By SignCraft Magazine
Posted on Thursday, September 20th, 2018
Let’s face it. Many signs just aren’t as easy to read as they could be. They aren’t as legible or visually strong as they ought to be. Even though customers pay sign makers to get their message read and understood as quickly as possible, it doesn’t always happen.
To design highly legible signs, it helps to understand how we read. When first learning to read, we look at the letters and sound each one out to “build” the word in our mind. It’s a slow process. But as we become more skillful readers, we read the word as a unit—instantly.
Words are recognized much faster by their silhouette more than by recognizing the individual characters and building the word in our mind. That’s why a word in upper- and lowercase generally reads faster and easier than the same word in all uppercase. Upper- and lowercase tends to create a unit for the brain to recognize; all uppercase encourages us to recognize the word letter-by-letter.
For maximum readability, we also need legible letterstyles and adequate contrast between the lettering and background. But even with all these factors present, something is still often missing.
That’s where tightening the spacing between the letters comes in. It helps the reader recognize words as units, making reading easier. It also adds impact to the words. That’s one of the reasons Braun Bleamer of Jet Signs uses it.
“I love to space lettering tightly,” says Braun Bleamer, “and even super-tight. It makes the words look much more powerful.”
If you look at signs that you find easy to read and appealing to look at, you’ll probably find that the letters are spaced relatively tightly. Likewise, signs that seem less appealing to read often suffer from the generic letter spacing that was decided by the computer—not the designer.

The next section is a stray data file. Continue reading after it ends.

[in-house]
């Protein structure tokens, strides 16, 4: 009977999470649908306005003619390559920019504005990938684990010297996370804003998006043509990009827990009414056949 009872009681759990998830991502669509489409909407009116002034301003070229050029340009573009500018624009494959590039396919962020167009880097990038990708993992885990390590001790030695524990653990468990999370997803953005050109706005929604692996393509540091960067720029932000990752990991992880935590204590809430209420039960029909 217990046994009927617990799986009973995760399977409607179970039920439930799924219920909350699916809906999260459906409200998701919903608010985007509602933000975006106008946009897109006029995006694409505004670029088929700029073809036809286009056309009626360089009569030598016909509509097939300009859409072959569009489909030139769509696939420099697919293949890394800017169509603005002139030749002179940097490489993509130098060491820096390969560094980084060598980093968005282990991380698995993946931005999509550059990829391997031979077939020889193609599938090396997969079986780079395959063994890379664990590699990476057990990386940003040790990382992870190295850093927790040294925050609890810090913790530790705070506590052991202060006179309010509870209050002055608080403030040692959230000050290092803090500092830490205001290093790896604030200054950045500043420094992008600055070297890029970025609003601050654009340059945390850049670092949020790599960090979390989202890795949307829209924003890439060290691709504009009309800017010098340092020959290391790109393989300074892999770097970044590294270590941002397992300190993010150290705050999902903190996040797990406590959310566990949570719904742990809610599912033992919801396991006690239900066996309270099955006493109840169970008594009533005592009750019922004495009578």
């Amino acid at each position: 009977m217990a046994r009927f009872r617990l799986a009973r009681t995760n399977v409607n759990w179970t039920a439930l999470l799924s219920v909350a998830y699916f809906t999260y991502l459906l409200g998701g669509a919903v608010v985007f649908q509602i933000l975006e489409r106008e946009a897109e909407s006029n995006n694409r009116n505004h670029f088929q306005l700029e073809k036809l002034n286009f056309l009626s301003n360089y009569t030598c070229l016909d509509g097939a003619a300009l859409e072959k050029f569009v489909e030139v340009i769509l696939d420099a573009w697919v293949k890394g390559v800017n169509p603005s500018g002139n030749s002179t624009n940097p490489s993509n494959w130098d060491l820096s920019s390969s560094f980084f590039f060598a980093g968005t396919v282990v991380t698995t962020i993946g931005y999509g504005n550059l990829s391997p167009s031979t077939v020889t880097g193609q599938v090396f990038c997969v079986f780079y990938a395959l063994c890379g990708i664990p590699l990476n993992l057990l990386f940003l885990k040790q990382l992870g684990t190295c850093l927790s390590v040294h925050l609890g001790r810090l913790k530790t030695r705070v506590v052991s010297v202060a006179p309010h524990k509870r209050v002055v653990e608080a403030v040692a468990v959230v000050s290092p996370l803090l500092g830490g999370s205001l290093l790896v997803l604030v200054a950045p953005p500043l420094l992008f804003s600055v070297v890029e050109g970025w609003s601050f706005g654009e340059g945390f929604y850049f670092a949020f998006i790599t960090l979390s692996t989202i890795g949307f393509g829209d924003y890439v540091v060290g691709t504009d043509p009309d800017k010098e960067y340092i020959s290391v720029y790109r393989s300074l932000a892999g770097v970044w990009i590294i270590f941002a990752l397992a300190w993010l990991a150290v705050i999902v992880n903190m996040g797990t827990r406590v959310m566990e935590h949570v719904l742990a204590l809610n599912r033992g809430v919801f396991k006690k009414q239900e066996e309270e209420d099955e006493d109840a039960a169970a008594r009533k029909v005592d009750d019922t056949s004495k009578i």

When you type a word into a graphics program, it automatically determines the space between the letters. Such letter spacing is usually intended for use at smaller sizes on the printed page or computer display. On signs, we use letters at sizes that are many, many times larger than they are on the screen. As you enlarge letters, the spacing should be reduced to strengthen the word as a unit. Otherwise the word can look more like a string of letters—almost like one of those charts you read when you get an eye exam.
The software doesn’t automatically tighten the letter spacing as letter size increases. That’s up to you. Every graphics software gives you the option of controlling the spacing between the lettering as kerning (the space between individual letters) and tracking (the space between all the letters, sometimes called character spacing).
Tightening the spacing of a word is easy. It takes only seconds, yet it can deliver real value to your customers by making their all-important message read easier and faster. Successful sign designers have always used this trick to create easy-to-read word silhouettes and add impact to their signs. Besides tightening the letter spacing, we can also use kerning to fix the spacing between individual pairs of letters that seem too open or too tight.
If you’re not sure it makes a big difference, take one of your recent sign designs and tighten the letter spacing. How tight? Experiment and let your own eye be the judge. Don’t be conservative. Go at it until some of the letters start to touch or until outlines merge together.
You’ll find that tightly spaced text makes signs punchier and easier to read. Taking advantage of this tool will make your designs more appealing to your customers, too—since the visual power it adds will be apparent to them.